The explanation behind the sub-prime mortgage crisis

The government is blaming the banking industry, but it is really government pressure that is responsible for the problems in the industry. It is always amazing to me how government regulation begets more government regulation. Stan Liebowitz has an excellent piece on all this in last week's NY Post:

Most people instinctively understand that such loans are likely to be unsound. But how did the heavily-regulated banking industry end up able to engage in such foolishness?
From the current hand-wringing, you'd think that the banks came up with the idea of looser underwriting standards on their own, with regulators just asleep on the job. In fact, it was the regulators who relaxed these standards - at the behest of community groups and "progressive" political forces.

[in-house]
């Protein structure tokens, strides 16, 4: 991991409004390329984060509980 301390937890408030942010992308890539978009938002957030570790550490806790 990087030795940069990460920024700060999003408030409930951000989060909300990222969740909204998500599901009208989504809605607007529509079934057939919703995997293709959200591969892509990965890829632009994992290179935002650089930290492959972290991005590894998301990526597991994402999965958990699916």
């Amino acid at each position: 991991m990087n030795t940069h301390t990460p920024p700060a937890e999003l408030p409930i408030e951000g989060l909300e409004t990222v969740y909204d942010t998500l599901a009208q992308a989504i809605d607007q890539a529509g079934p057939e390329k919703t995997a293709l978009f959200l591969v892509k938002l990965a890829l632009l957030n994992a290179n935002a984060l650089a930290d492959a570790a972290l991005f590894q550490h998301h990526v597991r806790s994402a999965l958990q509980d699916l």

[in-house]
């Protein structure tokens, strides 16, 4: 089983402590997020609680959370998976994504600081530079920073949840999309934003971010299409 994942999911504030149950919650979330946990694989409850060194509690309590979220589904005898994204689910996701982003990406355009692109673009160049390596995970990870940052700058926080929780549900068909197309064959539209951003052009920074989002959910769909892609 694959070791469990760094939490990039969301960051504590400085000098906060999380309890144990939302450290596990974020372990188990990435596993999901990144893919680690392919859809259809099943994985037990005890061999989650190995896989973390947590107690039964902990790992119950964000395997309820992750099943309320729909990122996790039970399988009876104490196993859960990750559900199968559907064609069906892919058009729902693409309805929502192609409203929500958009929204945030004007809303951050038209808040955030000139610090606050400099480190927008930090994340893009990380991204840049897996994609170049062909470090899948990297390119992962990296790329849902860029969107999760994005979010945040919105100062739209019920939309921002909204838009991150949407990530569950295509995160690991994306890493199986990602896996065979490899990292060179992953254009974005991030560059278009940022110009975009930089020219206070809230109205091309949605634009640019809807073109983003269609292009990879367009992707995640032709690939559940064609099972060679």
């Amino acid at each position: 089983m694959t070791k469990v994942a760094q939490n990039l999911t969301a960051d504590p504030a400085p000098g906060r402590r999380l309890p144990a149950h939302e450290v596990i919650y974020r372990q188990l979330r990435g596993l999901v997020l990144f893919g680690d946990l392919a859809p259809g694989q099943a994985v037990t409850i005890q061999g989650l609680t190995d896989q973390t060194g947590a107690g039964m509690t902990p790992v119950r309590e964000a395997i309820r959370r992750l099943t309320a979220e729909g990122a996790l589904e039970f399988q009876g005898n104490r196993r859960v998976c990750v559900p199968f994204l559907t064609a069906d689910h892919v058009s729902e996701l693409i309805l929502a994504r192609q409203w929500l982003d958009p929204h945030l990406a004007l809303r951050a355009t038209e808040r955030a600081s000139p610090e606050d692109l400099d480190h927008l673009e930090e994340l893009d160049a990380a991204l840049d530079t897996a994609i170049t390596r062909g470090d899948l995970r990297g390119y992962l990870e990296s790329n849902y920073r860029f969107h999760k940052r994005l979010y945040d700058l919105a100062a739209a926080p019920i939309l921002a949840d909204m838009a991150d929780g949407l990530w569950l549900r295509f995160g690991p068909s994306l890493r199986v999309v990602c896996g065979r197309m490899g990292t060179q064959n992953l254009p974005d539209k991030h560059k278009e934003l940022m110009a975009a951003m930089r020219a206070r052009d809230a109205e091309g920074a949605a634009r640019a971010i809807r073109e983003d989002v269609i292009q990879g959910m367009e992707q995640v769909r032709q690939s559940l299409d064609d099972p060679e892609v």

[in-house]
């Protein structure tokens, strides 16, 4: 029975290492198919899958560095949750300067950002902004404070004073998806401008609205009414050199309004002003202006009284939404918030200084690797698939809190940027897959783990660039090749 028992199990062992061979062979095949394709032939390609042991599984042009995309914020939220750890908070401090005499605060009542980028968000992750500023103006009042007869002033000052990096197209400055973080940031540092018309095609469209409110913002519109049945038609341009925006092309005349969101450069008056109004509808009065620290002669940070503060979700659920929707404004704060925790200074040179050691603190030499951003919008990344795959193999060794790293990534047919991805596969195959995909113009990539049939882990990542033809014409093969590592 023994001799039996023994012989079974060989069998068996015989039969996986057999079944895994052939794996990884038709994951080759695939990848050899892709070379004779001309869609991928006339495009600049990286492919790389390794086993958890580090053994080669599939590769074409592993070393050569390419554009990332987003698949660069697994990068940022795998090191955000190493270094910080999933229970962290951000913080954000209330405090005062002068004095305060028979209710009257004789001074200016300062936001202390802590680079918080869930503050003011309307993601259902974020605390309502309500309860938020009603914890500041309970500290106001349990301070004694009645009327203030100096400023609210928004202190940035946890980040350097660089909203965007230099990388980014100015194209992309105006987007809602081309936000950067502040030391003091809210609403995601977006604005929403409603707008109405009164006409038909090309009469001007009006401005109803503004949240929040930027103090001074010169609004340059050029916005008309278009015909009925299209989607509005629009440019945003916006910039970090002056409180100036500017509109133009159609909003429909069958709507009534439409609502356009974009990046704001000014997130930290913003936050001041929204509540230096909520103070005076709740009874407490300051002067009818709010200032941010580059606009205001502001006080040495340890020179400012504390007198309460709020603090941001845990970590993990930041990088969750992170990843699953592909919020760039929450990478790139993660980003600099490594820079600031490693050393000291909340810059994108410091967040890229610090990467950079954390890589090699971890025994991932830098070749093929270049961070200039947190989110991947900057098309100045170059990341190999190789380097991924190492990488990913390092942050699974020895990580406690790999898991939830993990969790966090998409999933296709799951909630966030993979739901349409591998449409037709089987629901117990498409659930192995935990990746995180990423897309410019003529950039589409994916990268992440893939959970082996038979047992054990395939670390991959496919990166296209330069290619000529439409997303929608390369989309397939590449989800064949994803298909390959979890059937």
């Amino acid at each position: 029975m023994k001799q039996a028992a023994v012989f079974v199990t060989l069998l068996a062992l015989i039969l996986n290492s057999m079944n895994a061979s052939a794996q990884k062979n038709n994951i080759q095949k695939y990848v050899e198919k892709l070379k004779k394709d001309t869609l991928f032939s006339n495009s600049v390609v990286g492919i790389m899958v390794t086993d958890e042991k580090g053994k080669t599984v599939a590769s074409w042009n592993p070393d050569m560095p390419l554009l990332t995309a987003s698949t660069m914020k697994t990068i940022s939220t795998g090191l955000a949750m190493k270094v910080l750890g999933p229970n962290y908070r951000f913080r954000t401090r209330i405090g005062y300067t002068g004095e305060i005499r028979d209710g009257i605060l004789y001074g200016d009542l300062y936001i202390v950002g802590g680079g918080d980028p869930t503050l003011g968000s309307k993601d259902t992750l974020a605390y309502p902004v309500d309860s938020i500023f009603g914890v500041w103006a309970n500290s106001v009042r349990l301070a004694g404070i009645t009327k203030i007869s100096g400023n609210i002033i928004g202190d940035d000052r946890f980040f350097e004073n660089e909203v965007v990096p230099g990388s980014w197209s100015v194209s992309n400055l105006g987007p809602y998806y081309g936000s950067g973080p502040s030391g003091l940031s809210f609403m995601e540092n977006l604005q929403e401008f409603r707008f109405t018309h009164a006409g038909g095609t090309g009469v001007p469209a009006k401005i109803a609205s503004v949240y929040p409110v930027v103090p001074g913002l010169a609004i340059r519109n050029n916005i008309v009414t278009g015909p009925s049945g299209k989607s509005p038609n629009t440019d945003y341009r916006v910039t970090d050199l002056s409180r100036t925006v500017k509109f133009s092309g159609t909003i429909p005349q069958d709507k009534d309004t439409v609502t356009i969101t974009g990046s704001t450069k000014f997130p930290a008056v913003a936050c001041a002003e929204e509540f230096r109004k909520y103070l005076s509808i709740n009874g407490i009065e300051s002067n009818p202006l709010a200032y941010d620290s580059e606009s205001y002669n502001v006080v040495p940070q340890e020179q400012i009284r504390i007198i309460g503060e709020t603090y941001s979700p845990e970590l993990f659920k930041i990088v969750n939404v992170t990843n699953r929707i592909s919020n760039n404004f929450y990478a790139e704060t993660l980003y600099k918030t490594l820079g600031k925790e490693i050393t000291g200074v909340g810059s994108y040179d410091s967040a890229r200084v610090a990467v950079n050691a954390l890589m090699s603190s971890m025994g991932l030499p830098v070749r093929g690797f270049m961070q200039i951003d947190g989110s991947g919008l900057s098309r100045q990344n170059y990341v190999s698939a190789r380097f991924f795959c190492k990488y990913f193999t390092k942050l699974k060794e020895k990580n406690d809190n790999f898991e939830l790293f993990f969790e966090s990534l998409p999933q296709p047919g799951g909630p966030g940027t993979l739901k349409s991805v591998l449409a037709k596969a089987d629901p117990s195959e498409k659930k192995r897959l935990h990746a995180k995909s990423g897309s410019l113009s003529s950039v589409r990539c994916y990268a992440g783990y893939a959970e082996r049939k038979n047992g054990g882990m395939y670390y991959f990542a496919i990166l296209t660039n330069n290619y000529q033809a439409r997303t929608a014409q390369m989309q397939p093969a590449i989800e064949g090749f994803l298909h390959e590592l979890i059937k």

In the 1980s, groups such as the activists at ACORN began pushing charges of "redlining" - claims that banks discriminated against minorities in mortgage lending. In 1989, sympathetic members of Congress got the Home Mortgage Disclosure Act amended to force banks to collect racial data on mortgage applicants; this allowed various studies to be ginned up that seemed to validate the original accusation.
In fact, minority mortgage applications were rejected more frequently than other applications - but the overwhelming reason wasn't racial discrimination, but simply that minorities tend to have weaker finances.
Yet a "landmark" 1992 study from the Boston Fed concluded that mortgage-lending discrimination was systemic

Here is my piece on the topic.

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Anonymous Anonymous said...

Outstanding analysis! That's why I tune into your blog! I learn.

2/10/2008 8:30 PM  
Blogger John Lott said...

Thanks, Steve. That is nice of you to say.

2/11/2008 10:32 PM  

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